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1953 Olds 98 convertible found, rough...


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Hello, I have recently purchased a two tone blue/white 1953 Oldsmobile 98 convertible. I found it way up in the mountains on a backcountry farm and paid 100.00 for it. The man had it since the late 50's. It is decently complete, but the front end is very rough and the quarters are just about gone. Front windshield excellent with all stainless intact. One fender/inner fender is missing, both bumpers rough. Hood is decent. The rear top deck is solid around the trunk/top snaps. Trunklid is decent and rebuildable. Trunk is pretty solid. Splash pan is rough. The rockers are gone, and so are the floors. Driver door is dented badly and rusted badly. Doors still open, close with a little help. Rear axle missing, sitting on the springs. No steering wheel. The frame looks decent, all seat frames are there and all power convertible top mechanism/bows plus all of the stainless is there. Convertible top is still in closed position, some remnants of black top remain hanging. The firewall is very solid, and all the vin/engine id plates are still on the car. It has an original autronic eye on the dash. Dash looks pretty good. No motor, but original auto tranny remains. Should I restore it or part it out? Maybe a good solid 2 door hardtop donor car would put it back on the road? I would love to save this car! Any advice would be appreciated.

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Guest Shaffer

A very collectible car, but restoring it is not going to be cheap. There was a 1953 Oldsmobile 98 convertible for sale here locally a few months ago for $10,000. It was probably a #5 car. It needed total restoration, but was 100% complete and fairly rust free, but had a lot of surface rust, which is OK. It had factory leather interior, padded dash which was still good. It was a non-running car, but again, was complete. My grandfather said he thought the car was overpriced. One thing to remember, it would be a beautiful car when finished. Good luck.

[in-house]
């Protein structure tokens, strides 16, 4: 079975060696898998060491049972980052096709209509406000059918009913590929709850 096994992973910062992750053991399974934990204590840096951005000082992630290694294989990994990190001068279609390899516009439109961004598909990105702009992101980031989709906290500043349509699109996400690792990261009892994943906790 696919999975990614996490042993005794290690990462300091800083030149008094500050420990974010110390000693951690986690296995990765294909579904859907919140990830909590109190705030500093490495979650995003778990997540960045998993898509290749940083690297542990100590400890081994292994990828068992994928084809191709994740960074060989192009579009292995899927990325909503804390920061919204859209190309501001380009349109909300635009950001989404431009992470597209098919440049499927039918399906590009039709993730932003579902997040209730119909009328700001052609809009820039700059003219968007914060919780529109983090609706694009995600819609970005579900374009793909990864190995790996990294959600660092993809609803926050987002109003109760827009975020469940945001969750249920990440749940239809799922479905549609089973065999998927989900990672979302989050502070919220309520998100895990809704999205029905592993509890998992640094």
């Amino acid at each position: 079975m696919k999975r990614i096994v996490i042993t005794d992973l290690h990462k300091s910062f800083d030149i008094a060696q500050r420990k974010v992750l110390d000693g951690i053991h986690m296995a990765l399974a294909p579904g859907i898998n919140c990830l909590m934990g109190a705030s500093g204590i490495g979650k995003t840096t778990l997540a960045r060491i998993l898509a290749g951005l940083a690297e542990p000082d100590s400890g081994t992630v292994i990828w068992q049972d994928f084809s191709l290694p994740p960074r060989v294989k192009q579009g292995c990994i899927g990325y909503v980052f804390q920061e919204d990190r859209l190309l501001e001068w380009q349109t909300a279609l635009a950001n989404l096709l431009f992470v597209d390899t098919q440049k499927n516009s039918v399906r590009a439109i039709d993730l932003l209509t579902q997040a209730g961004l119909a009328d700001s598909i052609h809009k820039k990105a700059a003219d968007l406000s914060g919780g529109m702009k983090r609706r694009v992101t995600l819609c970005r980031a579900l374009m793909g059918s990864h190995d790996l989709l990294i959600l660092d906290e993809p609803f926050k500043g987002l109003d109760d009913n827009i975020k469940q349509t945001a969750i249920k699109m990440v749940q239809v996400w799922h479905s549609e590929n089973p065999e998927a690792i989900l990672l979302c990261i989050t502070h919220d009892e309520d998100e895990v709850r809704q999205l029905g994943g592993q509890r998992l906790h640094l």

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This one also has the padded dash, forgot to mention that. It is in good condition also. The man also located the original fender skirts for it in the trunk of another old car that was nearby, they are in very good condition. He had kept just about every car that he had bought down through the years, just parked them after he got done with them. There is an old '36 Chevy 2 dr coupe up there too, but it has a lot of surface rust, but no apparent holes in the body, I didn't ask him about that one or really look it over good either. There is also a pink and black '55 Dodge Coronet 2 dr hardtop with it's original Hemi in it. It was still in real good solid shape, he wanted 500.00 for it though, he said the tranny went out in it years ago and he just parked it but he thought it would make a good car if somebody fixed the tranny. I know everyone is wondering what else is up there, so here they are: '54 Olds 88 4 dr. rough, missing engine; '57 Ford Country Squire wagon, wrecked on driver front, but complete as far as I know and old original black paint still has some shine!; 2 '56 chevy 4 doors, missing engines and some various chrome parts, but decently solid; '57 Chevy stepside truck, rough but complete; '76 Ford Maverick 4 dr. ugly and rough; '75? Vega 2dr, rough. The '53 Olds 98 convertible was my pick, I thought I got a pretty good deal on it. Could it have been a tri-power car?(wishful thinking). Did they offer tri-power in '53?

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Nope- no tri-power till 1957.<P>Based on your description of this Ninety Eight, unless it's a Fiesta I'd part it. Too far gone to be a cost effective restoration. I'd estimate you'd have a minimum of $25,000 in it before you're done, because you have a lot of body and mechanical work to do and a lot of rare parts to find. Hate to sound discouraging, but economics has to figure into restoring a car. My advice has always been to find the best car you can to start with. It saves time, money and frustration in the long run and you aren't near as likely to lose interest and throw in the towel halfway thru the job.

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Guest Shaffer

The 55 Coronet is a steal at that price if it is still a fairly solid car. The 1957 Country Squire is a rare and collectible car as well.